Today: 19-04-2024

Legal Storm: Barclays Faces Lawsuit Over Former CEO's Connections to Jeffrey Epstein

In a legal development, Barclays is facing a lawsuit from investors in its U.S.-listed securities, who allege that the British bank provided misleading information about former Chief Executive Jes Staley's connections to the disgraced financier Jeffrey Epstein. Filed as a proposed class action in a Los Angeles federal court, the lawsuit contends that Barclays was aware, or should have been aware, of a much closer relationship between Staley and Epstein, potentially involving knowledge of the financier's sex crimes, than what was publicly disclosed.

Jes Staley served as Barclays' chief executive from 2015 to 2021 and had a prior association with Epstein during his tenure at JPMorgan Chase. Investors claim that Barclays concealed or issued misleading statements regarding Staley's and Epstein's relationship in public statements, regulatory disclosures, and communications with the Financial Conduct Authority in the UK. The investors argue that the revelation of the truth led to a decline in the price of their American Depositary Receipts (ADRs), notably on October 12 when British regulators barred Staley from senior banking roles and fined him £1.8 million ($2.2 million).

The lawsuit, seeking unspecified damages for ADR investors, covers the period from July 22, 2019, when a New York Times article first discussed Epstein's association with Staley, through October 12, 2023. Barclays has refrained from commenting on the matter, and there has been no immediate response from lawyers representing Staley.

Notably, Staley and Barclays Chief Executive C.S. Venkatakrishnan are named as defendants in the lawsuit. The legal action against Barclays follows JPMorgan's agreement in June to pay $290 million to settle a proposed class action by Epstein's abuse victims and a $75 million settlement in September for a lawsuit by the U.S. Virgin Islands, where Epstein owned property. JPMorgan had also reached a confidential settlement with Staley in September to cover its losses in both lawsuits. A hearing on November 9 in Manhattan federal court is scheduled to consider the final approval of the settlement with Epstein's abuse victims. The case against Barclays is identified as Merritt v Barclays Plc et al, U.S. District Court, Central District of California, No. 23-09217.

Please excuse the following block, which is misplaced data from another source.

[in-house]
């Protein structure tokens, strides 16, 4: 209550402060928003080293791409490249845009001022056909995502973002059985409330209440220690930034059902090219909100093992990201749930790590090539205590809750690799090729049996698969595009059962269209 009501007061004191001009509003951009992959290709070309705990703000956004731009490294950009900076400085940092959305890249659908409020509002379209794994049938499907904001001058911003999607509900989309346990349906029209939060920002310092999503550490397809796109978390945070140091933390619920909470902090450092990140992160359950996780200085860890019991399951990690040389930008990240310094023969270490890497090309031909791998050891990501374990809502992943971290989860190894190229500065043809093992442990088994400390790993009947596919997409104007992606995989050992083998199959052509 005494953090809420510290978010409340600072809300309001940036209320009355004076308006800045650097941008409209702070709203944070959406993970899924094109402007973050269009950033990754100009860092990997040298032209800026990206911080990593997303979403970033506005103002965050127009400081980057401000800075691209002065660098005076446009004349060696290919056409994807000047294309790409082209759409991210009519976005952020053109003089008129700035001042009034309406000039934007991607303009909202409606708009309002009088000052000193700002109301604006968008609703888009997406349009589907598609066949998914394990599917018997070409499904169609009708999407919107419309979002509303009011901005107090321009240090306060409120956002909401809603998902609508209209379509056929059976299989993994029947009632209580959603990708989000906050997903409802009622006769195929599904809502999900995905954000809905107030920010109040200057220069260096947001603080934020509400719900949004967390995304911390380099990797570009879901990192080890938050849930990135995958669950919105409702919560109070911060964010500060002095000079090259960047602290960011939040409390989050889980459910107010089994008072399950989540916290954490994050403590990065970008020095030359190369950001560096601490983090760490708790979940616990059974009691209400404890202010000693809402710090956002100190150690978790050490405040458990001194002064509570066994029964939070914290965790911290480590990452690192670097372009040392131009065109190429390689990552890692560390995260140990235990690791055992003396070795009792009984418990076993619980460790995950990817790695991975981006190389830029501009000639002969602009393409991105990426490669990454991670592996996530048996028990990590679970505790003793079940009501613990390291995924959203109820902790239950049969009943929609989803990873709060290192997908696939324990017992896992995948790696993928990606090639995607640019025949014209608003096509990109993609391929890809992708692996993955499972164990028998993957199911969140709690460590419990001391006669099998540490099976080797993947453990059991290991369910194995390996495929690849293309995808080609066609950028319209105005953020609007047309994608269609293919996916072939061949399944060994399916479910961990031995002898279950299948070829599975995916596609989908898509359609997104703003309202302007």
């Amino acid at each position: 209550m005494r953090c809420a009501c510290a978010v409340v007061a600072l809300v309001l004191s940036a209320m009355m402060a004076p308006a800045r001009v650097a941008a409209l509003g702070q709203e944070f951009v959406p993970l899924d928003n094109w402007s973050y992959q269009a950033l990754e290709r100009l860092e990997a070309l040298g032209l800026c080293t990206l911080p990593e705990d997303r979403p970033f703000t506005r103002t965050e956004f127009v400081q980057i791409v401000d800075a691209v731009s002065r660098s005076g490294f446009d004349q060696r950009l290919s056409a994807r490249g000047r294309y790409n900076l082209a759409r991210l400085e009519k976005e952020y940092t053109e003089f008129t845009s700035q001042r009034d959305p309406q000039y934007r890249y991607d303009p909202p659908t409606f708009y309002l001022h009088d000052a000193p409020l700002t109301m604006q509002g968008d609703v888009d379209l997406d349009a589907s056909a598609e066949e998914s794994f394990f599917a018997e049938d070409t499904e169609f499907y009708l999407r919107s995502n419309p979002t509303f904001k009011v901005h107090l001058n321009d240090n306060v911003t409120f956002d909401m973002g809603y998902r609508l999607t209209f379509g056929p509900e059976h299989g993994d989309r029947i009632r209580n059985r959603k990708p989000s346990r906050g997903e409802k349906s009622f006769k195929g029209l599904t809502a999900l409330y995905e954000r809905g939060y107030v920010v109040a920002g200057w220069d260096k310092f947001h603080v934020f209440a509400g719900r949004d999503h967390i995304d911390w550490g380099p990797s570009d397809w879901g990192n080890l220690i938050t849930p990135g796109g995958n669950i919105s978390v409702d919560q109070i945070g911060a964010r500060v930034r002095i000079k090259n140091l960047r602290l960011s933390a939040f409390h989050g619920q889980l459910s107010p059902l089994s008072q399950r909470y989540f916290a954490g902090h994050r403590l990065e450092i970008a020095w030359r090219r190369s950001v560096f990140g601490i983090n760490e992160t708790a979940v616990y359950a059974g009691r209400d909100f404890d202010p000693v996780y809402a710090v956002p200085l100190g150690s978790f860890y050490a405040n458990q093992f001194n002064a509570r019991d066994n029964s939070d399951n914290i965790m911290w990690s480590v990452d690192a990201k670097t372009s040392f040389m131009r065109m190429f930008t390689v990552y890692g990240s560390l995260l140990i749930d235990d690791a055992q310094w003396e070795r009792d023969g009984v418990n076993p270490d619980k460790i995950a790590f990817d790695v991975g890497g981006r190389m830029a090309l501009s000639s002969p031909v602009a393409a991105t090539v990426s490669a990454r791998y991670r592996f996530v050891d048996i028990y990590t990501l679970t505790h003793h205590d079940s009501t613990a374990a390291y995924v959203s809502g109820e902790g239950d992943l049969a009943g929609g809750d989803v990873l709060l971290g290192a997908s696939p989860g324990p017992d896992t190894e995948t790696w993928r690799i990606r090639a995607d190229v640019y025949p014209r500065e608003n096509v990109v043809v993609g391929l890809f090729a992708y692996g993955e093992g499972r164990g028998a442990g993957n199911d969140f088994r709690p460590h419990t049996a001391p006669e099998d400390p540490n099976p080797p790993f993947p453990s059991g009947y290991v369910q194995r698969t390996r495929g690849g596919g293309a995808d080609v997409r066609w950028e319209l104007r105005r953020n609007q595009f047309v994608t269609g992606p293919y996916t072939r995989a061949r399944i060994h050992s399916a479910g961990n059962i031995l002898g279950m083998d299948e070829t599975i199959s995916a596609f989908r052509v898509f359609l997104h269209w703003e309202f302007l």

In conclusion, Barclays finds itself embroiled in a legal quagmire as investors in its U.S.-listed securities pursue a class-action lawsuit, alleging that the bank misled them about former CEO Jes Staley's connections to Jeffrey Epstein. The lawsuit contends that Barclays was aware of a closer relationship between Staley and the disgraced financier than publicly acknowledged, potentially involving knowledge of Epstein's illicit activities. As the legal battle unfolds, the allegations center on Barclays concealing or making misleading statements in various forums, including public statements, regulatory disclosures, and communications with the UK's Financial Conduct Authority.

The timeline of the lawsuit spans from July 22, 2019, when media reports first highlighted the association between Staley and Epstein, to October 12, 2023. The investors claim that the revelation of the truth resulted in a decline in the value of their American Depositary Receipts (ADRs), particularly on October 12 when British regulators took action against Staley.

Barclays, while declining to comment, faces legal proceedings with Staley and current CEO C.S. Venkatakrishnan as defendants. This legal challenge follows similar actions against JPMorgan, which agreed to substantial settlements related to Epstein's abuse victims and lawsuits by the U.S. Virgin Islands. Additionally, JPMorgan reached a confidential settlement with Staley in September to cover losses in both lawsuits.

As the case against Barclays progresses, it adds another chapter to the broader legal fallout stemming from Epstein's activities, highlighting the financial and reputational risks financial institutions face when their executives are linked to individuals involved in criminal activities. The outcome of this lawsuit may further shape discussions around corporate responsibility and transparency in disclosing executive ties, underscoring the far-reaching consequences for institutions navigating the intersection of finance, legality, and public trust.